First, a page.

A Review of Raphael Albert's Miss Black and Beautiful Exhibition at Autograph ABP, Rivington Place in Shoreditch, London
The photographer Raphael Albert (1935-2009) established himself as a cultural promoter and photographer of black beauty pageants in West London between the late 1960's and 1980's. His archive documenting popular community events as well as his collection of model portfolios has allowed for a both extensive and detailed exhibition, which celebrates a community often overlooked within mainstream fashion and culture. On show at Autograph ABP, Rivington Place in London, Raphael Albert: Miss Black & Beautiful includes over fifty exclusive black and white fibre prints, colour and vintage photographs as well as a selection of archival material.
Working internationally with photographers to promote diversity and human rights, Autograph ABP was established in 1988. Through its high calibre exhibitions, the organisation deserves recognition for advocating the inclusion of ‘historically marginalised photographic practices within mainstream cultural institutions.’ The exhibition’s curator and head of archives at Autograph ABP, Renee Mussai explained how the extensive historical archive of Albert’s work “offers a unique and fascinating collection of rarely seen photographs that document the ambivalent cultural performance of gendered and raced identities at a particular historical conjuncture.” She goes on to emphasise that these images “embody an aura of hedonistic confidence in a new generation of black woman coming of age in Britain during the 1970's, fuelled by complex (body) politics of national identity, difference and desire.”
It is not only the impact of Albert’s photographs that captivates the viewer, but also the exquisite details that have gone into the curation of this show. The clever, yet subtle choice of classic 70's wallpaper used as well as the inclusion of an old school record player helps create an atmosphere that transports us to the period in which these photos were taken. Each image tells a unique story, yet collectively they convey the exuberance, confidence and beauty that each of these women possess.
Beauty pageants such as Miss Grenada and Miss Black & Beautiful (established by Raphael Albert) allowed these women the freedom to embrace and articulate their black femininity. As with the more mainstream beauty pageants previously dominated by white women, Albert’s subjects also wear the traditional swimsuits, jewellery and high heels. Yet they combine these elements with their distinctive hairstyles to express their cultural identity. This can be seen in ‘Miss Black & Beautiful Sybil McLean with fellow contestants’ (1972 Hammersmith Palais, London). Albert captures the spirit of these women and embraces the global Black is Beautiful aesthetic within the West London community he felt so compelled to capture and promote.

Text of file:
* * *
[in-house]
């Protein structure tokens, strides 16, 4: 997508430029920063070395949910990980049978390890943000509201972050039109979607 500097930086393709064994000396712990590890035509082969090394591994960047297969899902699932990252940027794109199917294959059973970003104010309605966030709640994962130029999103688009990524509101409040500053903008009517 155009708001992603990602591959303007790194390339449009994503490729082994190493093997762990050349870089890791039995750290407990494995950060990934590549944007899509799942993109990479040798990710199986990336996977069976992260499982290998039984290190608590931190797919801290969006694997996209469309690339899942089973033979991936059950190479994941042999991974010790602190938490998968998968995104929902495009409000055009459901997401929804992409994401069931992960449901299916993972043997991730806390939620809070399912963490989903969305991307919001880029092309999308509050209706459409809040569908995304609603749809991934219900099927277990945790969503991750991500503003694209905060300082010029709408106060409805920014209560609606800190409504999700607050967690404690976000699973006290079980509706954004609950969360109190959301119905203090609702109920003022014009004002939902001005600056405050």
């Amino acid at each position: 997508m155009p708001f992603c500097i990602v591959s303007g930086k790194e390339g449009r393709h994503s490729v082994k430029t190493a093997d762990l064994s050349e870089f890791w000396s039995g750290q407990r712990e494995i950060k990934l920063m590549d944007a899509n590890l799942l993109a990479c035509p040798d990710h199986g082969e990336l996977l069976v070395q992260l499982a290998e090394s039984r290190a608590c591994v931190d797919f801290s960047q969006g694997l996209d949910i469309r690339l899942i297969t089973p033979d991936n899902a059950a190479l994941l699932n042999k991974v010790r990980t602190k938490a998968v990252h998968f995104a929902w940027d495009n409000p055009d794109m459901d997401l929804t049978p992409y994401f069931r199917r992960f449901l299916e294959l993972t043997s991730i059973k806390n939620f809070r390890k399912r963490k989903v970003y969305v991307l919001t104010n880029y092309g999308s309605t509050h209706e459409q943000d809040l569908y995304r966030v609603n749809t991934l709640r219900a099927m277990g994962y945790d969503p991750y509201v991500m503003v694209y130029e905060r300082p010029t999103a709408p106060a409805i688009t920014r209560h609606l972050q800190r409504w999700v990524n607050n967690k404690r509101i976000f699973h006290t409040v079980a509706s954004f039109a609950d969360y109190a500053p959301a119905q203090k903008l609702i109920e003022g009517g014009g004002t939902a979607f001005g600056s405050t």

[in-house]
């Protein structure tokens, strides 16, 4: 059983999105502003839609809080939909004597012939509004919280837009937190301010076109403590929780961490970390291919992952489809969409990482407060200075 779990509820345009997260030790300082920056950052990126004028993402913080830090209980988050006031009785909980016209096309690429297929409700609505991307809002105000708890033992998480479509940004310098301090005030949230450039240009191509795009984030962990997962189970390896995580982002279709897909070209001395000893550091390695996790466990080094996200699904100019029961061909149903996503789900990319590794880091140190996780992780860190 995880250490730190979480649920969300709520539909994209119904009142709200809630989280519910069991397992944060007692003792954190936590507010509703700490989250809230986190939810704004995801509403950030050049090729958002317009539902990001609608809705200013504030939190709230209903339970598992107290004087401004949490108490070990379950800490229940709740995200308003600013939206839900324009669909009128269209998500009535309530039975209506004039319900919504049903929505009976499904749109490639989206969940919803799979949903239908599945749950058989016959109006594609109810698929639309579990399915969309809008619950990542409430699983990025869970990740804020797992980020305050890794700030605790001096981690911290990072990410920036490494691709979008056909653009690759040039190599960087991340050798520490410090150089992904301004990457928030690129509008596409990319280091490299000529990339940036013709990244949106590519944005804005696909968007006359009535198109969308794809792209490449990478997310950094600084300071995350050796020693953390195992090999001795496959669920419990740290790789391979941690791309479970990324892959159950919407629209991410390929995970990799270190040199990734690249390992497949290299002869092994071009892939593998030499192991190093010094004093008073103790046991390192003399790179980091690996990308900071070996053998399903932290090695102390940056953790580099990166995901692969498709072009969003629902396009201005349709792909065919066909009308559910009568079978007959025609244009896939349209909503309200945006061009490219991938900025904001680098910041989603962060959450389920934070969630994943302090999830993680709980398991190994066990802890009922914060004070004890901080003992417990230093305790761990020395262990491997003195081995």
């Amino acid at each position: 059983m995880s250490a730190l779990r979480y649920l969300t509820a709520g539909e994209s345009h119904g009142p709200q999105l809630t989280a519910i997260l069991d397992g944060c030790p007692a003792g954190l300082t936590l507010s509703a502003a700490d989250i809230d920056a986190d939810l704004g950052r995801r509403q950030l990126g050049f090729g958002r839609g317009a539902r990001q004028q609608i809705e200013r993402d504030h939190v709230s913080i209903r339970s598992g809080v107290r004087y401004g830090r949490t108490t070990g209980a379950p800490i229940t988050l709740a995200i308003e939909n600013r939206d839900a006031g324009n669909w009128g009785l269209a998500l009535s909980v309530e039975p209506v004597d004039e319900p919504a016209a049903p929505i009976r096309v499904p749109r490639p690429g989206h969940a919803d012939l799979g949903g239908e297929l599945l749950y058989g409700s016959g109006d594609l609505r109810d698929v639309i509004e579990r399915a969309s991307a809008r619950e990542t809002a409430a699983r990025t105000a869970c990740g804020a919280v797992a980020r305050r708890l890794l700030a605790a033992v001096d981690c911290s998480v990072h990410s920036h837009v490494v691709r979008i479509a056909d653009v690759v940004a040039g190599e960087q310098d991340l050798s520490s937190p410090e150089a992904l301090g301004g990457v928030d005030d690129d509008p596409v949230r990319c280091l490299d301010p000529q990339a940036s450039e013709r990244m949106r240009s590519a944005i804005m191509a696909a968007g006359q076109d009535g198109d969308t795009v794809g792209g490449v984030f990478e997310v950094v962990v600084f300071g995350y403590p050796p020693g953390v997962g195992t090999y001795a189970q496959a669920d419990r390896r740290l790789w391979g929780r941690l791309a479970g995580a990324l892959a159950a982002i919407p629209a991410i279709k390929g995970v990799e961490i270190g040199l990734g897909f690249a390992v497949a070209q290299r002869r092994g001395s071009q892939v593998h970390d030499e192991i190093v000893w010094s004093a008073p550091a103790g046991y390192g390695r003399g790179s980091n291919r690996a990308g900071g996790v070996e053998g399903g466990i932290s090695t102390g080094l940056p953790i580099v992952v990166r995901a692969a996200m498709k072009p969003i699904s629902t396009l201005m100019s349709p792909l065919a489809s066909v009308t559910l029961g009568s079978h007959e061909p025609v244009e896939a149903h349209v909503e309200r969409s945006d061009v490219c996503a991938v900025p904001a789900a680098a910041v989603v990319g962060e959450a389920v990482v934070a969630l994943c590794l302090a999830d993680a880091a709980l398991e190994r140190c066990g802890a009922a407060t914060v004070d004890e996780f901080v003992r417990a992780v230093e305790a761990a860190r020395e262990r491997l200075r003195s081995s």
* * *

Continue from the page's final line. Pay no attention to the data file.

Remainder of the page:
Ranging from traditional documentations of beauty pageants in swimsuits to playful snaps such as ‘Miss Teenager of the West Indies of Great Britain Lorna Coulson and 'cousin'’ (1977, Fulham) - where a model is captured looking straight into the camera whilst kissing a man - it is this diversity in Albert's images that is so captivating. In ‘Model in Checkered Suit, Blythe Road’ (1970's) we see a woman embodying an androgynous look as she wears the suit with defiance, staring straight into the lens and out to her audience. The overall composition, with her relaxed pose epitomises this idea of creating a distinct space for Afro-Caribbean self-articulation.
The combination of Albert’s extensive collection of photographs and the insightful curatorial direction of this show makes for a compelling story, where the viewer gains access into a world that - for reasons unjust - was previously marginalised and often ignored. Not only does it capture the spirit of these empowered women and their community, but it extends an invitation for the viewer to partake in the celebration of what these independent women stand for. This idea of inclusion is pushed further by the gesture of leaving a notepad for the audience to ‘share their thoughts’ on the show. These independent impressions have been placed on the notice board at the entrance to the exhibition at Autograph ABP, Rivington Place for others to observe, contemplate and compare with their own.
Written by Lara Monro, contributor to Arteviste.com
8 July - 24 September 2016 at Autograph ABP, Rivington Place in London - FREE ADMISSION